What drives me crazy about AI is the amount of time we’re spending talking about it in the context of doing information right. No, I’ll scratch that. All of the things that I have seen in the information space that is described as an AI application, they’re not. They’re just not. It’s great use of machine learning.
I’m not really intending to split semantic hairs here because they are different. I broadly think of machine learning as basically self-learning. You give it stuff to study and it learns from it and gets better at things. Whereas AI I think of more as self-teaching, it’s different. It’s making those connections independently (theoretically) instead of being fed it.
I can’t think – sitting here right now – of a worse idea than to apply AI to information governance, because information governance is, at its core, a human function. Somebody has to decide “what is the retention schedule on this document?” How long do we need to keep it around by statute, by policy, when does it become a legal liability?
If it’s a draft, you need to save the draft. Which one’s the official version of the thing?. Those are decisions to be made by humans. Once those decisions are made, Yes, there are plenty of tools on the market right now that work really, really well. Even to automatically classify buckets of information to determine where does it fit and which policies apply. They are awesome.
They make mistakes. Often mistakes happen because it’s all probability based, right? So you can set the threshold again. Then the question is “How accurate is accurate enough?” The real beauty is when an infogov system lets the people focus more on the exceptions than the totality, and then you can automatically have the system run automatic reports.
Let’s say, hey, in the next 30 days these things are expiring or hey, you know there’s a duplicate document just got checked in because we looked at the hashes or whatever and we think it’s a dupe. Or it’s a PDF version of this word doc or whatever. But that’s not AI, not the way we’re all ready to run for the hills from it.
I have concerns about that certainly on a social level.
Do we want ChatGPT writing our policies? That seems scary.
Sure, they’d be current up until the last date of the last document the tool is trained on.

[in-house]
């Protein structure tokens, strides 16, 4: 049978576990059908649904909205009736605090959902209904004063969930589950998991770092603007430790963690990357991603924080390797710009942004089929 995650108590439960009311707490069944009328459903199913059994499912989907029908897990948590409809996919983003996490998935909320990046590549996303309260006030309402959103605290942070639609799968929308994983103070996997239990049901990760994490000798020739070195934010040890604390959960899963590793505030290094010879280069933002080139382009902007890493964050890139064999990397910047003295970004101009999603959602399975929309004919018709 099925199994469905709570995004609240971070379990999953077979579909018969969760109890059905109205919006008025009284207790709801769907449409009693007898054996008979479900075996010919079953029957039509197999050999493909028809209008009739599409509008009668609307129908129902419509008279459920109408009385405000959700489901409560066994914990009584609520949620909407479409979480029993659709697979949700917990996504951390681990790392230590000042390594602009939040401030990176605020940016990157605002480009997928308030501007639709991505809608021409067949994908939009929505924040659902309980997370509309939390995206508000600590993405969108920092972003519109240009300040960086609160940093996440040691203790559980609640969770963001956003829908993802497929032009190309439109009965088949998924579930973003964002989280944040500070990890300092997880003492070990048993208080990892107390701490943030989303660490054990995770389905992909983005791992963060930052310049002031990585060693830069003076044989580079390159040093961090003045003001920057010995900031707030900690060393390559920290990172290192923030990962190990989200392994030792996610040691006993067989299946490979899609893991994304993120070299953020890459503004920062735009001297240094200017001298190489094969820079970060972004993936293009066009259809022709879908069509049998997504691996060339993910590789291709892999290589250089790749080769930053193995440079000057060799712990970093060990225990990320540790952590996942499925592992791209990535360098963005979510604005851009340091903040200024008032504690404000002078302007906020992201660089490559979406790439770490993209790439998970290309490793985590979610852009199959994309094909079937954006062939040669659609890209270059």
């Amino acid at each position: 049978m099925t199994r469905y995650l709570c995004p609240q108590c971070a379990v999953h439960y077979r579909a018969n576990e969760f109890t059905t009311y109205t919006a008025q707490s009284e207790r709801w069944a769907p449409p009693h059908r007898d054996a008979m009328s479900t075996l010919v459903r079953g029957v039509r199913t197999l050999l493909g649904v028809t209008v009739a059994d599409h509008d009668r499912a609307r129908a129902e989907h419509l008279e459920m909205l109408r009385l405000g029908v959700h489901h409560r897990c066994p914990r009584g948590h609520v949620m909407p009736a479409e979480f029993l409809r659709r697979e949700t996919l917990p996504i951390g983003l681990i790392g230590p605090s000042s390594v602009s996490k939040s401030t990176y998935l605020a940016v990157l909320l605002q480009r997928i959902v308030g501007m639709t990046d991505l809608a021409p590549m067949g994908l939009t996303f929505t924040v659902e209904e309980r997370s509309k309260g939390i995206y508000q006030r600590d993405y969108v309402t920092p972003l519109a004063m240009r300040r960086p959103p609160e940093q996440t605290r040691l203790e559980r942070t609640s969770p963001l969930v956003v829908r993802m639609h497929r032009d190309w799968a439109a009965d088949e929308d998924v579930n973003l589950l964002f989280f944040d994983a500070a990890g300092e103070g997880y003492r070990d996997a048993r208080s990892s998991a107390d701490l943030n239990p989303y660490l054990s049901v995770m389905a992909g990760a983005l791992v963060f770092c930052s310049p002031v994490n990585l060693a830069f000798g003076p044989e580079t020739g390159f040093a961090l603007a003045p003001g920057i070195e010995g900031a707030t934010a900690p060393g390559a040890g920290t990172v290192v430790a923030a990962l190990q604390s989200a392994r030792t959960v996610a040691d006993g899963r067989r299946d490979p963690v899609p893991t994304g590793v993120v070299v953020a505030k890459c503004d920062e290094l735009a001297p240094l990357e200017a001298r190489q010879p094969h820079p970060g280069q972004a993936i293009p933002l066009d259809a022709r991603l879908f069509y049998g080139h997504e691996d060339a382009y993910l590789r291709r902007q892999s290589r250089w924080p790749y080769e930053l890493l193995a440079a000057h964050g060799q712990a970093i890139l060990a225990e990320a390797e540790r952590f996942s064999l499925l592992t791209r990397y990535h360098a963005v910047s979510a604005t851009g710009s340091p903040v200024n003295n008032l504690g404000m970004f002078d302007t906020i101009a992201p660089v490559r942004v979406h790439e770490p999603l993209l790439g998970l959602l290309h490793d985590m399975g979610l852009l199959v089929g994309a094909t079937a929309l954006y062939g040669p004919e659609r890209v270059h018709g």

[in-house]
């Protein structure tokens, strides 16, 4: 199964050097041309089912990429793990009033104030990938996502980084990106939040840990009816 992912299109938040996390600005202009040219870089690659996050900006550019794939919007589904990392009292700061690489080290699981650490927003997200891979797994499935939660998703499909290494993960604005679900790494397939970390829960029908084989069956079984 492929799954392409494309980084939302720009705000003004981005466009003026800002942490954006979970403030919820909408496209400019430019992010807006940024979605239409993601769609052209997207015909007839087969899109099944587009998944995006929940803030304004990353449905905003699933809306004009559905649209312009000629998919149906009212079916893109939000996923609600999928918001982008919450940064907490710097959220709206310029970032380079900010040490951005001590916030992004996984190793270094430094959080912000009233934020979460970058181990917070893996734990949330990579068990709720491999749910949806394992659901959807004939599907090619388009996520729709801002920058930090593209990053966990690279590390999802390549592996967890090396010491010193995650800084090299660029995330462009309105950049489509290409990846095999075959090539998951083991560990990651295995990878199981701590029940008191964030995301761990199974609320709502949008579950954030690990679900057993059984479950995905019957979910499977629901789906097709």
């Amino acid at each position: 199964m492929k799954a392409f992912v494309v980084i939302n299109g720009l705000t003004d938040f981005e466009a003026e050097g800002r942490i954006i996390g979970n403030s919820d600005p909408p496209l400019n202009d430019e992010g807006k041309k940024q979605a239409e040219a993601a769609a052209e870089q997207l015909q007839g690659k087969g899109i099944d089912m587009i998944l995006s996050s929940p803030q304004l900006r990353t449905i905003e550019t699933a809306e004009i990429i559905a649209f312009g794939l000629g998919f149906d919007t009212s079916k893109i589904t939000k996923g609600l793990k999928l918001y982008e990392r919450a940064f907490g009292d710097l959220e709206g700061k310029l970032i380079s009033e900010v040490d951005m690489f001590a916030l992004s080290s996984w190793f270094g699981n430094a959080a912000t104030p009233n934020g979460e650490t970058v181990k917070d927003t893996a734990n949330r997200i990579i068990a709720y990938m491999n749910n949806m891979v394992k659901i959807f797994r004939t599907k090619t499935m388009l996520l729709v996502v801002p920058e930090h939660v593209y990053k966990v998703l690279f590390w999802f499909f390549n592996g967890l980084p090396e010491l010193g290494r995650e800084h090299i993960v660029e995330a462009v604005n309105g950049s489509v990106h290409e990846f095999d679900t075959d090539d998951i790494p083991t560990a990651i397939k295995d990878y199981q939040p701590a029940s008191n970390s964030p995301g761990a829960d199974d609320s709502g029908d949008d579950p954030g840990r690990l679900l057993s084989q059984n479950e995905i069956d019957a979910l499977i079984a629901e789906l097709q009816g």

Weissman: Yeah. Maybe you’ve done this. I hadn’t until about it, but heard someone mention it. I had ChatGPT write a biography of Steve Weissman, from Waltham, MA, baseball Little League coach. All of which are things associated with me. And it wrote. I have to say it was fairly well written. Bu I had no idea that somewhere along the line, apparently I got a degree in computer science.
I’ll do it again, and this time it’ll be more specific. Write me a biography of Steve Weissman, the Infogov guy governance. And it was better, but still fictitious. So I don’t want this thing determining what type of surgery I need or what disease I may have or writing my privacy policies.
I do see these things running amok because they’re based on human inputs and human inputs are notoriously faulty. There are built in biases. I’m not gonna belabor the point: I know it’s two question Tuesday, but you didn’t give me a time limit.
So I think the issue surrounding AI is a big one and an important one, and certainly worthy of the conversation, but honestly, not in the context of information. I just don’t see it, Anybody who wants to go down that route, but please don’t hurt me because I don’t trust what you’re going to get.
Well, thank you. As you just alluded to, we could probably go 24 questions with this AI and information governance and you’ve spent decades on this. So I’ll just say thank you. Steve it is always good talking to you.